On the answer being filed, the circuit court, on motion, dissolved the injunction; and the complainant having filed a general replication, the testimony of various witnesses was taken; and upon a final hearing, the court revived and perpetuated the injunction. From this decree an appeal was entered.
The substance of the depositions is as follows: Daniel Renner, a director of the bank, says, that he was called on by Mrs Geary to get the Union Bank to have an execution issued against Merrill, before Merrill left the district. He made the application to the board. No answer was made, or, if any, to this effect: that they were not bound to press Merrill; that Mrs Geary, if she pleased, could pay the judgment, and then adopt such course as she pleased. He is not certain whether this suggestion came from the board or from some of them out of the bank. Mrs Geary made frequent applications to him to get execution issued against Merrill before he left town; and he several times spoke of it to the board.
G. Cloud stated that all the knowledge he had of the judgment, was from the conversations between the cashier of the bank, Renner, Merrill, and Wiley, the attorney of the bank, and Mrs Geary. He well recollects the conversation between Mrs Geary and Mr Wiley on the subject of her confessing judgment; and understood from the conversation of both of them, that if she would agree and confess judgment, she was to be cleared, and the money to be made out of Merrill’s property, as he (Wiley) said he had ascertained that Merrill had property sufficient to satisfy the debt, which was clear of incumbrances; and that it was expressly on these conditions that she confessed judgment.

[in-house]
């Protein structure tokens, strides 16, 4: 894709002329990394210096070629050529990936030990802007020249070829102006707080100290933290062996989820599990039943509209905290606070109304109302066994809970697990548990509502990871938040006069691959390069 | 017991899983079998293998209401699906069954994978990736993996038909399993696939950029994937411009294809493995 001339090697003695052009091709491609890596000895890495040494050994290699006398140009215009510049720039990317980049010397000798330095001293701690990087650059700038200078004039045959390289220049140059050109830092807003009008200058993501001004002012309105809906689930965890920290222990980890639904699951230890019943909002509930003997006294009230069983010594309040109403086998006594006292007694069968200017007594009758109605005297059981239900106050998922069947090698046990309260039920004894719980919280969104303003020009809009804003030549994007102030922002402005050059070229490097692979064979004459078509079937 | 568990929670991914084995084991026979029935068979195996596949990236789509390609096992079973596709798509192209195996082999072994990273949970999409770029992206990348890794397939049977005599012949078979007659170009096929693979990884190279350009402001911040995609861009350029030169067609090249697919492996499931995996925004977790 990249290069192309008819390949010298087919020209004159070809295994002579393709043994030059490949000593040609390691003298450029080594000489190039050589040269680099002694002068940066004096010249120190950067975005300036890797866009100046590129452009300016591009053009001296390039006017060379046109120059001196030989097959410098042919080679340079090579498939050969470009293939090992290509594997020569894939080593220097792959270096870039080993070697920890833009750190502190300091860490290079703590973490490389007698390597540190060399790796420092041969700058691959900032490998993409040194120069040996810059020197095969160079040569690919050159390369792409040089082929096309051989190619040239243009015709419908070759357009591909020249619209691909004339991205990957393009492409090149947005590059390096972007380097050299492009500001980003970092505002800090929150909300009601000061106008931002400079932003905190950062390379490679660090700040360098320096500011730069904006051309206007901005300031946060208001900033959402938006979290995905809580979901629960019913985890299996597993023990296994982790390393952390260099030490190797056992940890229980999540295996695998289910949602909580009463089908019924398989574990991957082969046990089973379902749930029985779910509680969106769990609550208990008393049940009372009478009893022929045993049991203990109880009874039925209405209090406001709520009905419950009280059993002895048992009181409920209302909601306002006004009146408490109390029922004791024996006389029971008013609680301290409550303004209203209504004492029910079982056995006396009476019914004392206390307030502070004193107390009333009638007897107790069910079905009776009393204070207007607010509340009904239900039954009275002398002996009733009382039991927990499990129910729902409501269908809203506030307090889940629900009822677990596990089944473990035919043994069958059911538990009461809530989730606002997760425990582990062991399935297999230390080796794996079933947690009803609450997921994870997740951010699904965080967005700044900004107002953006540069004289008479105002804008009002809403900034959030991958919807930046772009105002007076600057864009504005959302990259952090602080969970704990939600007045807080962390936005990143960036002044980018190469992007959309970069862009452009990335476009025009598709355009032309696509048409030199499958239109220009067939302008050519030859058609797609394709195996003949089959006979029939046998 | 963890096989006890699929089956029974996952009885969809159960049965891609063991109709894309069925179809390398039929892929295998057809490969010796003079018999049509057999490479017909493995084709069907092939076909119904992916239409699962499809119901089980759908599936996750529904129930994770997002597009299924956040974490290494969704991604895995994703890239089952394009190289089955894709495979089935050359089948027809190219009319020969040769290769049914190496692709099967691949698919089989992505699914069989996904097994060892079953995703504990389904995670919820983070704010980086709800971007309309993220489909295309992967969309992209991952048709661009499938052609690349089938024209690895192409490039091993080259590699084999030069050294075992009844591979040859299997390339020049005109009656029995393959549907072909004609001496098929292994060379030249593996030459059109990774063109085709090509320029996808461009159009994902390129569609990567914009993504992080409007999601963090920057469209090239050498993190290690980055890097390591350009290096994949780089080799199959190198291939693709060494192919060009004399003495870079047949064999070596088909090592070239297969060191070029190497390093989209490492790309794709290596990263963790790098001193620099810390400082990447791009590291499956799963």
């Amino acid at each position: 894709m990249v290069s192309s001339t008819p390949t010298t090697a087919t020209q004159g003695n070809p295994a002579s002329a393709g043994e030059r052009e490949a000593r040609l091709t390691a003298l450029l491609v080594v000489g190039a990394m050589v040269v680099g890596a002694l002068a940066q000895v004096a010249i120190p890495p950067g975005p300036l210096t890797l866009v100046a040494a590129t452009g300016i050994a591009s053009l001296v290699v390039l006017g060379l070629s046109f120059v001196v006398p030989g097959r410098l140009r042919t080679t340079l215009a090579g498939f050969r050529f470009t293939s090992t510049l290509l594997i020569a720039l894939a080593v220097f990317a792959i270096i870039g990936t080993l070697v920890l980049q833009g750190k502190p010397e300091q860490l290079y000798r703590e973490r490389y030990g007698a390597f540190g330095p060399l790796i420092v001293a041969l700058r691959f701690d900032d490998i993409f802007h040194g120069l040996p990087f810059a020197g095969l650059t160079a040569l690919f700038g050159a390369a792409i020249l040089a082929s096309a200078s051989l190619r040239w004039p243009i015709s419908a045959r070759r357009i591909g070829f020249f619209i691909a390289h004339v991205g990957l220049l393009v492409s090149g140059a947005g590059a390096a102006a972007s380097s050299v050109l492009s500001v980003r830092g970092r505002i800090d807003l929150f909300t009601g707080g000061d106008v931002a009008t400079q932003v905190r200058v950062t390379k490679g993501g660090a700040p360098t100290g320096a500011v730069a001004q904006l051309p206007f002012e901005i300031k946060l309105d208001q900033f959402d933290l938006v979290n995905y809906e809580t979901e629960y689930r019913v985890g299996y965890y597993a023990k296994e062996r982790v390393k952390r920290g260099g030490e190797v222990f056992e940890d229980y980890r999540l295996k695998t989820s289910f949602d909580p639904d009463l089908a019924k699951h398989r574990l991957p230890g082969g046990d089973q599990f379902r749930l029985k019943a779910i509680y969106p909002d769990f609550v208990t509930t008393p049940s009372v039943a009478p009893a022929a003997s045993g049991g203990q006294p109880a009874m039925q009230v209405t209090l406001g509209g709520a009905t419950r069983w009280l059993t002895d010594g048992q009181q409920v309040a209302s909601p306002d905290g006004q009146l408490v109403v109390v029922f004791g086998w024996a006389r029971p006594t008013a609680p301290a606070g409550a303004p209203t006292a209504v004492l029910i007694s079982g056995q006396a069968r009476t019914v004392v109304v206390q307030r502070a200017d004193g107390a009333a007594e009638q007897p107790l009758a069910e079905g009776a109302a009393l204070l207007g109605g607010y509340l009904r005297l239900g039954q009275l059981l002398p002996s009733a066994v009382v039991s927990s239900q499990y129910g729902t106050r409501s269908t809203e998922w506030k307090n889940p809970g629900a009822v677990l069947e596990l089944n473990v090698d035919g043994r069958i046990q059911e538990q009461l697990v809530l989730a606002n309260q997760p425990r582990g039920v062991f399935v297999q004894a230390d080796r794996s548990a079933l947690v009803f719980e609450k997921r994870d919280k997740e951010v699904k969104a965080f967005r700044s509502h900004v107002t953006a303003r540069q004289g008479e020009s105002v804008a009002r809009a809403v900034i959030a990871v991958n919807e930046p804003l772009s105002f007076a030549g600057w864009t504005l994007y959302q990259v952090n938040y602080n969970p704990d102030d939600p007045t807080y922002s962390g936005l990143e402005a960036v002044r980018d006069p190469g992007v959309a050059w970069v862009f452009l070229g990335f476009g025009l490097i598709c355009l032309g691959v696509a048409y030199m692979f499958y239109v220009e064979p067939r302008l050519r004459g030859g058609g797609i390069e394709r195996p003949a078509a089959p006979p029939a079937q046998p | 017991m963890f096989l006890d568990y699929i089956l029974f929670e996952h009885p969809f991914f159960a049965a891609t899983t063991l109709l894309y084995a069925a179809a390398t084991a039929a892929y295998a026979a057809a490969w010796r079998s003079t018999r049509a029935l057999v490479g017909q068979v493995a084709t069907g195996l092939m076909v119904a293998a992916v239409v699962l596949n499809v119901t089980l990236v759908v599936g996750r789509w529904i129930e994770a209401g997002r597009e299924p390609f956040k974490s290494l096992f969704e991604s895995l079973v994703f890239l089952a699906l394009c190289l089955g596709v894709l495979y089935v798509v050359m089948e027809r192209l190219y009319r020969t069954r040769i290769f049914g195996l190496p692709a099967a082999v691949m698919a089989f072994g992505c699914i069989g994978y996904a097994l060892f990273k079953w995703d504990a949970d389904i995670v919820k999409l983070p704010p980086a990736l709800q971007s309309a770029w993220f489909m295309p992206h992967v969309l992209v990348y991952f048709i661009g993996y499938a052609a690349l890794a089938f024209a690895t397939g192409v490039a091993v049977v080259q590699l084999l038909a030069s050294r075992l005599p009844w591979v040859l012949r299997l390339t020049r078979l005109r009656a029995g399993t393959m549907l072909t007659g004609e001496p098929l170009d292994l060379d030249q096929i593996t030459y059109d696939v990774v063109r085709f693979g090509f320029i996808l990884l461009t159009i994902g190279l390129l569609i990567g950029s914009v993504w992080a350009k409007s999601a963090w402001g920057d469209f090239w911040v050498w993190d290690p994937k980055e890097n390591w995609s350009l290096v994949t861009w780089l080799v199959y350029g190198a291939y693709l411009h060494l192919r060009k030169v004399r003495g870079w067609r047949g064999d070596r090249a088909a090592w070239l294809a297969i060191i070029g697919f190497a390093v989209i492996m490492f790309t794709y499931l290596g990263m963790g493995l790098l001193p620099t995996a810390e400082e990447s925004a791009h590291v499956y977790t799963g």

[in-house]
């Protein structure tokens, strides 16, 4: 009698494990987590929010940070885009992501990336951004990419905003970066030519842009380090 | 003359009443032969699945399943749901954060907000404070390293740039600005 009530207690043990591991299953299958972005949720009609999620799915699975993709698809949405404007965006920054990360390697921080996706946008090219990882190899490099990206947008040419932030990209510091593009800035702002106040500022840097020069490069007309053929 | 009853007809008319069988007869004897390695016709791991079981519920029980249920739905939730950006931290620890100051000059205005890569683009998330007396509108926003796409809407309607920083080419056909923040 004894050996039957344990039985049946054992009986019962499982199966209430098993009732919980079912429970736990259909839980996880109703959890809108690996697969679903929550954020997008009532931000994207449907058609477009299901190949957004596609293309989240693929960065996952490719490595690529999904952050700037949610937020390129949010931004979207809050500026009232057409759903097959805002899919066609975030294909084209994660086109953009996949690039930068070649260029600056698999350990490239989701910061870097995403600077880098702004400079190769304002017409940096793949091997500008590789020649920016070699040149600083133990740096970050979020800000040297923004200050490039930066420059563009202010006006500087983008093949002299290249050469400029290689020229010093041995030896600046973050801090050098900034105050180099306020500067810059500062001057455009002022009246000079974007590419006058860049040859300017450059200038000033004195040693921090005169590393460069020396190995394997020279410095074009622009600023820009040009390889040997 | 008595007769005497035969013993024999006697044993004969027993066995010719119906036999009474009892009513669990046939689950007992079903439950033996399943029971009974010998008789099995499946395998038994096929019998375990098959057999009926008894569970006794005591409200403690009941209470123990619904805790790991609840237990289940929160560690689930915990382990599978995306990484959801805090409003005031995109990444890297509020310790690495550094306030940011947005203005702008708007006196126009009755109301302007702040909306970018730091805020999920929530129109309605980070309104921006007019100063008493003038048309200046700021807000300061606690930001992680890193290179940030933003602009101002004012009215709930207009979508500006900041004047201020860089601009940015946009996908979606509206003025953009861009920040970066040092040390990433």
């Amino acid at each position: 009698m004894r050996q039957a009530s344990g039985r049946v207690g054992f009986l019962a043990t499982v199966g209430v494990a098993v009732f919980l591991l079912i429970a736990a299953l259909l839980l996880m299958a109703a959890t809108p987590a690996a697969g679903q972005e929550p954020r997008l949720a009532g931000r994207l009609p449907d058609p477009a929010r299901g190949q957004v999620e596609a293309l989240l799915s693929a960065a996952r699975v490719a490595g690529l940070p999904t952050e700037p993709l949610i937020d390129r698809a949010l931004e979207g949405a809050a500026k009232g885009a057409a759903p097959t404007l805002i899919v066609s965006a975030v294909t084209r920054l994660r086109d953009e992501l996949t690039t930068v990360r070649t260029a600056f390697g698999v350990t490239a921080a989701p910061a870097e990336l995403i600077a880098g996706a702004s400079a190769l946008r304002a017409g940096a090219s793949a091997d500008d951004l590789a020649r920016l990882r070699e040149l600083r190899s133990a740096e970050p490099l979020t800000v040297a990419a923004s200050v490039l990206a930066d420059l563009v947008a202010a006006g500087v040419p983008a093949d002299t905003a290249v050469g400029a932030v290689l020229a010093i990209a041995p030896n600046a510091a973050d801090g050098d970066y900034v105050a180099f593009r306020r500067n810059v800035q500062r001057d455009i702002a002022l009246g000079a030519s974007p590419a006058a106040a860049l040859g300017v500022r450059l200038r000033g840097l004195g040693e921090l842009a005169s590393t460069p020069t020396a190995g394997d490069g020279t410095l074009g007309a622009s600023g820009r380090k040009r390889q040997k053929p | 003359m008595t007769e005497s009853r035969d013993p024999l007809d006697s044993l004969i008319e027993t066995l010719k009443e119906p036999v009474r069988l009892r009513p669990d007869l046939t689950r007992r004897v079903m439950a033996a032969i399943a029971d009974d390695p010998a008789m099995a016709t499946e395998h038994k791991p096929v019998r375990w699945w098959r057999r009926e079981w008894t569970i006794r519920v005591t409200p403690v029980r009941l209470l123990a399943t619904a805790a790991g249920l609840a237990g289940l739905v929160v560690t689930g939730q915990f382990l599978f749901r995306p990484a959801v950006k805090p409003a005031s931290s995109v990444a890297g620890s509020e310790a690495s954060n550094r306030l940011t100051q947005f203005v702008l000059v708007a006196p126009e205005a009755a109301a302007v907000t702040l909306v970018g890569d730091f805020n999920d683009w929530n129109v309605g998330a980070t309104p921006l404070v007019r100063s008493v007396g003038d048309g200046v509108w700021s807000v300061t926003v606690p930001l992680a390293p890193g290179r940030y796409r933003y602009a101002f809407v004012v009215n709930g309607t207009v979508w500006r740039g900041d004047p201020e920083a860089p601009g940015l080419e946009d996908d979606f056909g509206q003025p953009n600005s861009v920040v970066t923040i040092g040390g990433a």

He heard Mrs Geary tell Mr Wiley, that he had promised that if she would confess judgment, it would be better for her, as he would have the execution levied on Merrill’s property; and it would clear her from paying the debt, as Merrill had a sufficient property clear of incumbrance: which he admitted he had told her, but that the fault was not in him, but in the directors of the bank. He did not think that she was in danger of paying the debt; for he thought they would still get it out of Merrill. Merrill had considerable property in his possession when he left the district; but the witness did not know his title to it. He heard Mr Wiley say he had ascertained that it was clear of incumbrances; and that he had sufficient to satisfy the judgment. He heard Mrs Geary tell Mr Wiley she never would have confessed judgment if he had not told her that he would clear her by instantly levying on Merrill’s property; and that she verily believed it was in his power to have the execution levied at his will?which he admitted.
The reason assigned by Mr Wiley was, that the directors of the bank would not suffer the execution to issue, as they knew their debt was safe, and did not wish to break up Merrill. The witness also stated that he knew of frequent applications by Mrs Geary to Wiley to have execution issued, and went frequently himself on that business; but they would not suffer the execution to issue. One of the directors advised Mrs Geary to pay off the judgment, and then the bank could not prevent her from having the execution issued; but she could not procure the money to do so. He has heard Mr Renner say that the directors did not use Mrs Geary well by withholding the execution, and suffering Merrill to leave the district; and that he had done what he could to have the execution issued, but to no effect.